– “Paul presents the risen Jesus to Gentile converts as the one ‘who rescues us from the wrath that is coming’ (1 Th 1:10). ‘Now that we have been justified by his blood, much more surely will we be saved through him from the wrath’ (Rm 5:9).” (Jewish People and their Sacred Scriptures in the Christian Bible, 80)
    – “The ‘day of the Lord’s wrath’ is really the day described in the second part of the Psalm when the ‘poor’ are lined up on the side of God to fight against evil.” (Saint John Paul II, General Audience of May 23, 2001)

    Such false claims are peddled by false apparitions: Our Lady of Akita (“With my Son I have intervened so many times to appease the wrath of the Father”), Anne a lay Apostate (“My just wrath is a terrible thing to behold and you would not like it to be directed at you”), and Saint Joseph of Itapiranga (“Look, my son, I hold his right hand, preventing Him from pouring out his justice upon all humanity.”).

  2. Yes – there is to be in the end a final reckoning. But, as Fr Charles says, it will be in God’s hands – not ours!
    Meanwhile – how about “Starting With The Man In The Mirror?” If Msgr Charles will permit me, here are a few apposite texts to go along with, and strengthen, today’s Gospel.
    It is of course right to discipline those who transgress, in gentle Christian love and, as St Paul tells the Corinthians in his second letter, chapter 2:7 when a man is caught in serious sin and has been given his punishment:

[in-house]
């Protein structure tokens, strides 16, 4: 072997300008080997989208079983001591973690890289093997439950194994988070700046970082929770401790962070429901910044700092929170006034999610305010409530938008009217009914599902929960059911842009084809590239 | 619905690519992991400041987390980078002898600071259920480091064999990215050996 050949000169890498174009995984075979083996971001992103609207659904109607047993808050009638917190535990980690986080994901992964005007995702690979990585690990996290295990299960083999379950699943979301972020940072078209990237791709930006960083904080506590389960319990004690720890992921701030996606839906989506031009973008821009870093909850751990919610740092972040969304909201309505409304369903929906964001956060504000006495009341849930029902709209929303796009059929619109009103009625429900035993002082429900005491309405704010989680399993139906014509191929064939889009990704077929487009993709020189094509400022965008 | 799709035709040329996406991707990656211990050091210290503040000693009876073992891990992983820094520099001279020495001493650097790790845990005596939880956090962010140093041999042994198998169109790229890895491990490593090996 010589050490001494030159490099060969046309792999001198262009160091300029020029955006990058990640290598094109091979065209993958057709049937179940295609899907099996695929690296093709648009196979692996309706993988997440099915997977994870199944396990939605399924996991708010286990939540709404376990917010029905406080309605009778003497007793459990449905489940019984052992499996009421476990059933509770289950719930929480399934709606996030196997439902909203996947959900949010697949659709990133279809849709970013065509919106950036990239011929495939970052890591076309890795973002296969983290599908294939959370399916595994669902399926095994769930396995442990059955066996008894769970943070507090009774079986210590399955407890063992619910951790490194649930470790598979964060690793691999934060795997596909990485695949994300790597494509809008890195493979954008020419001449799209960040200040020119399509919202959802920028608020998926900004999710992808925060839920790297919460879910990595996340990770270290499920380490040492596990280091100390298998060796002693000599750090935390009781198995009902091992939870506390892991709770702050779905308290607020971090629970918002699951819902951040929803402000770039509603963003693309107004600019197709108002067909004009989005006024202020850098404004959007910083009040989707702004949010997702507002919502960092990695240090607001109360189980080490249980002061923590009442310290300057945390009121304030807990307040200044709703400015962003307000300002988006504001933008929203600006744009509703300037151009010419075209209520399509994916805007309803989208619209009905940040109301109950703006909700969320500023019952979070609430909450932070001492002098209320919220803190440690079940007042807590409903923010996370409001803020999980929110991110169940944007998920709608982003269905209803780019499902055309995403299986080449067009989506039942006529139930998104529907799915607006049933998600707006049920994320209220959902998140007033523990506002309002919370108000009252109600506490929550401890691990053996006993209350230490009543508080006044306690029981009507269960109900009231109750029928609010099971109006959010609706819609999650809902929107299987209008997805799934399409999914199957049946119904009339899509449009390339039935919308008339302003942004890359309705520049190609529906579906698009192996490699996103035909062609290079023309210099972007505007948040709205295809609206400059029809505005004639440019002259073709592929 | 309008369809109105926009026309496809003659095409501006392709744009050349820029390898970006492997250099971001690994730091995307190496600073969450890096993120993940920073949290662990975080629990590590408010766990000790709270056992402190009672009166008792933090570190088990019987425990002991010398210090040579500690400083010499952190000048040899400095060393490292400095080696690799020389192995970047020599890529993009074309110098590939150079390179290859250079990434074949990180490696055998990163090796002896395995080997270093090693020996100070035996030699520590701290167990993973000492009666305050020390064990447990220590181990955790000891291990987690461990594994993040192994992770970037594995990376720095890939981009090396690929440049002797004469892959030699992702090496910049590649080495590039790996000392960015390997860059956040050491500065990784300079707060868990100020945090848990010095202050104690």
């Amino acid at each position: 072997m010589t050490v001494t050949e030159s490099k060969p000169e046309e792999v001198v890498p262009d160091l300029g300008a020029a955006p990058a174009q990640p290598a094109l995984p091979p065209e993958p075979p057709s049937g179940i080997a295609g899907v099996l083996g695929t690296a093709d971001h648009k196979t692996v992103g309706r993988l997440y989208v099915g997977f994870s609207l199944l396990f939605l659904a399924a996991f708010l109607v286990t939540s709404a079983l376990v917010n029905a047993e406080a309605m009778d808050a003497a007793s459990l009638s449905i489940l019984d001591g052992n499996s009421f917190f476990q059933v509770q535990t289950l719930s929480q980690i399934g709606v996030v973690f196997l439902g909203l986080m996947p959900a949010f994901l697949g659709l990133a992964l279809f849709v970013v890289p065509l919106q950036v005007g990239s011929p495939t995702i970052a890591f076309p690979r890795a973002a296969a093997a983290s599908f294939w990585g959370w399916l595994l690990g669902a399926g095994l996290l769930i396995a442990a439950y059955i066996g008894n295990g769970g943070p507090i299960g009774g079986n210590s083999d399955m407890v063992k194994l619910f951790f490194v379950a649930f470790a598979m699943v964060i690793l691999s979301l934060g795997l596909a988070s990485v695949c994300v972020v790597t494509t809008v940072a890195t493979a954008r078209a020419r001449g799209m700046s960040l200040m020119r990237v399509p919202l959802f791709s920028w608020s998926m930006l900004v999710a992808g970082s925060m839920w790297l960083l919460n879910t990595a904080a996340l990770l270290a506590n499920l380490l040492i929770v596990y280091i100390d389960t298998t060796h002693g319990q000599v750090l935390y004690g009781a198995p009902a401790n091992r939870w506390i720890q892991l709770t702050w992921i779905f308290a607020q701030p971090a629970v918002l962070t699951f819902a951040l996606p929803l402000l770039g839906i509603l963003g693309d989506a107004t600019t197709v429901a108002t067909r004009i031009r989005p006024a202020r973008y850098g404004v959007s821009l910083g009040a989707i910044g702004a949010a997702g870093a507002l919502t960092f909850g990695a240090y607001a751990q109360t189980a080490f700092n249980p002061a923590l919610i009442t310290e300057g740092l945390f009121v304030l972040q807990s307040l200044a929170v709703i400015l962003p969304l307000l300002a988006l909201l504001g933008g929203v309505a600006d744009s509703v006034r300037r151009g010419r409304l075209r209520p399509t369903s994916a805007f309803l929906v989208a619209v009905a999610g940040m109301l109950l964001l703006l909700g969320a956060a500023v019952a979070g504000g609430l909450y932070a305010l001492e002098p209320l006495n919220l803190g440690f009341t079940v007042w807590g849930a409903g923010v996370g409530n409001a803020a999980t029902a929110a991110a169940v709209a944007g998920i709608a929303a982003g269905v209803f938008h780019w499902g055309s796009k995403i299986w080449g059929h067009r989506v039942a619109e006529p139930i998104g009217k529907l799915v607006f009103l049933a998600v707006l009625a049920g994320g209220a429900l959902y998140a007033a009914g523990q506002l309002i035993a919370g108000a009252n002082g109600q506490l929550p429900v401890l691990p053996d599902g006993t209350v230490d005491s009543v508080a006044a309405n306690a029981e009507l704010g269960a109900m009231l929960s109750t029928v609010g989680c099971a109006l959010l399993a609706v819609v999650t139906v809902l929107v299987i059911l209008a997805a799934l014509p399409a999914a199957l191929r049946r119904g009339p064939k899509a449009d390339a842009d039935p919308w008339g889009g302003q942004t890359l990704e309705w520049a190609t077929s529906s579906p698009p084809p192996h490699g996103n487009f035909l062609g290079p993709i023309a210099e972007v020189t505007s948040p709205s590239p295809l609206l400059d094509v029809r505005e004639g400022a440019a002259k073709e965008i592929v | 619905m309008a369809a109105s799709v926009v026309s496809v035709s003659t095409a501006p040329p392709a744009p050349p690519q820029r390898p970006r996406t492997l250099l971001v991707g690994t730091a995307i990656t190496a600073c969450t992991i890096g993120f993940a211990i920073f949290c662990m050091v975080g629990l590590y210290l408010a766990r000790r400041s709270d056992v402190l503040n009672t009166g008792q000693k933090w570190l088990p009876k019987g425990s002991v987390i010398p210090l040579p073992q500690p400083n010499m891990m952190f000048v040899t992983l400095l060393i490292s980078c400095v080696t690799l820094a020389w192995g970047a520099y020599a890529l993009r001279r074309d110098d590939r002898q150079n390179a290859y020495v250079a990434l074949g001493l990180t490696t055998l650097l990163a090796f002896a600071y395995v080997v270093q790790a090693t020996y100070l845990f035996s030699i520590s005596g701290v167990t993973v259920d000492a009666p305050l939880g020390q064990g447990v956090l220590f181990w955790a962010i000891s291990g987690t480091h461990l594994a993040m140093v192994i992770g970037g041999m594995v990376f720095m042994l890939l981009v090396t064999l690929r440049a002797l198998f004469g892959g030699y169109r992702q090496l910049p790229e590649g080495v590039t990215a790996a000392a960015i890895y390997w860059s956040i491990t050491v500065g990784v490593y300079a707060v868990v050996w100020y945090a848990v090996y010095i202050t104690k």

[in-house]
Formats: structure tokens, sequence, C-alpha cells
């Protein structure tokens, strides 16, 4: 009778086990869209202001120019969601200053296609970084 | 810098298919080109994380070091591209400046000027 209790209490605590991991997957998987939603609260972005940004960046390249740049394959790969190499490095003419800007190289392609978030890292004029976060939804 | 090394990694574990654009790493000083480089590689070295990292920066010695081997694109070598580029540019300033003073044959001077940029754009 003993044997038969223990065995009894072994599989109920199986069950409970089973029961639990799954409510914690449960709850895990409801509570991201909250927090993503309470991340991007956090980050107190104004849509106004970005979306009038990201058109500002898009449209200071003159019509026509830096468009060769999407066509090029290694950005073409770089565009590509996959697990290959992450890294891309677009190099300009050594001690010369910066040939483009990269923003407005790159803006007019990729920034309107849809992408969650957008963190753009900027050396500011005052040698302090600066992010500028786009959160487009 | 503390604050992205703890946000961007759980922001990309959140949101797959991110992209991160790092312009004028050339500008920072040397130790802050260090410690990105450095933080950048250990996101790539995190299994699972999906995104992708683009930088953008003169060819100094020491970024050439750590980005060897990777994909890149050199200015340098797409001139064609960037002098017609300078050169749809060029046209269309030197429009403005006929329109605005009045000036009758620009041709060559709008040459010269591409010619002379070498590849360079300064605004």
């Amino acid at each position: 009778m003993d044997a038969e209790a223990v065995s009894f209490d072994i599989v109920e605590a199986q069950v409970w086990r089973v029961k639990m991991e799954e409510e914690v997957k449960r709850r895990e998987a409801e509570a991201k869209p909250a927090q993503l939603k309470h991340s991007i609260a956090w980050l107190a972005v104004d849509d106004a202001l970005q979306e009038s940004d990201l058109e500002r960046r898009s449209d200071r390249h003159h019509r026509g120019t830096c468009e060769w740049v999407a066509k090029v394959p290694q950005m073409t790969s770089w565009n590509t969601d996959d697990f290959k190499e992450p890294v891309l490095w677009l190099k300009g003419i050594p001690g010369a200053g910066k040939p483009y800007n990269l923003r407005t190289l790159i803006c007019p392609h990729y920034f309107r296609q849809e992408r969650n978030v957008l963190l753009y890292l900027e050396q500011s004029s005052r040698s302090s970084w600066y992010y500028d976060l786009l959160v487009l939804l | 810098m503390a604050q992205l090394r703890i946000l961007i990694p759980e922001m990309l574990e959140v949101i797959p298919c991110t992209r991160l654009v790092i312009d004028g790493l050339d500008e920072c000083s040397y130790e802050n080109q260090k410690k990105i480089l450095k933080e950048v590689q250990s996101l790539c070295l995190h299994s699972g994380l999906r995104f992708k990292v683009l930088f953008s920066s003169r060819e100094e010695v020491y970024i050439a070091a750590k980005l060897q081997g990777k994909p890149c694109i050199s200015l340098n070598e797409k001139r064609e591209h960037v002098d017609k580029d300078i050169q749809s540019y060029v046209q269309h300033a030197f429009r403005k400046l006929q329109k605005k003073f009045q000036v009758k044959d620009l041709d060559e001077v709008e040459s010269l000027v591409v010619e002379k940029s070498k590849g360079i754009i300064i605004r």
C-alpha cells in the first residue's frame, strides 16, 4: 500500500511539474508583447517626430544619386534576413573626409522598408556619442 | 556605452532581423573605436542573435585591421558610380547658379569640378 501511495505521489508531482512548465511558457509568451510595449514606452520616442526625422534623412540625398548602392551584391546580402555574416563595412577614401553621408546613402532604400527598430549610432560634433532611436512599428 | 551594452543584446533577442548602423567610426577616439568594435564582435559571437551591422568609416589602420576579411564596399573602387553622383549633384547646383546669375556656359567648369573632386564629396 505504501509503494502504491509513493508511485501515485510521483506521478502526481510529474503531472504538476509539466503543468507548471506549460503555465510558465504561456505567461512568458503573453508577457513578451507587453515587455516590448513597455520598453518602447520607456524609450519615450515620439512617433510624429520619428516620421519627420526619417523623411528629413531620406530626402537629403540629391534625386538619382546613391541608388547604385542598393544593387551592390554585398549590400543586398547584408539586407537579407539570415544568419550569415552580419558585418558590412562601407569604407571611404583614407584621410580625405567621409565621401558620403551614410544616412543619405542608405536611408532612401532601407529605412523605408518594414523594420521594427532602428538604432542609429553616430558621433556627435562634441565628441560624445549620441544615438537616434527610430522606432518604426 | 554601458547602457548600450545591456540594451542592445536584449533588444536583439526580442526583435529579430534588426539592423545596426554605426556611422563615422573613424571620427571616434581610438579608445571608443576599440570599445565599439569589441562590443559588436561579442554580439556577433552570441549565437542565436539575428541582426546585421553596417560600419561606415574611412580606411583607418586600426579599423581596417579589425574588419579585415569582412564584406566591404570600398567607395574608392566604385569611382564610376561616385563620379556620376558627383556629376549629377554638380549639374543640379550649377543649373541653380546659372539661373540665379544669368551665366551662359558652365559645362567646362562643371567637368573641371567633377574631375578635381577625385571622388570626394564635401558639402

“So instead, you ought to forgive and comfort him, so that he will not be overwhelmed by excessive sorrow.” This means restoring the repentant person fully to communion in the church – with no strings attached!
    But then again, he tells the Galatians, in chapter 6:1 –
    “Brothers, if someone is caught in a trespass, you who are spiritual should restore him with a spirit of gentleness. But – watch yourself, or you also may be tempted.”
    Note well that final sentence in the light of Msgr Charles’ words on ‘wising up’ . . . !
    That brings me back to ‘The Man In The Mirror’.
    In any kind of judgement of ‘other’ sinners’ actions and in disciplining, it is as well to always keep very firmly in mind our Lord’s own words when He tells us:
    “How can you say to your brother, ‘Let me take the speck out of your eye,’ while there is still a beam in your own eye? You hypocrite! First take the beam out of your own eye, and then you will see clearly to remove the speck from your brother’s eye.” Matthew 7:4-5.
    Whenever I am tempted to tell ‘other’ sinners where they are going wrong, I beg God to give me a really good look at ‘myself’ in the mirror and to sort out my own sinning first!
    So let’s all pray for each other that we will be given the grace to be made a ‘mirror image’ of Our Lord Jesus.
    God bless all.

  3. I thought the wheat and tares grew from the seed. That being God’s word and the liars’. They develop into ideas which we buy or not.

  4. Thank you Rev.Msgr Pope on the warnings for the need for both trusting hope in The Lord and caution .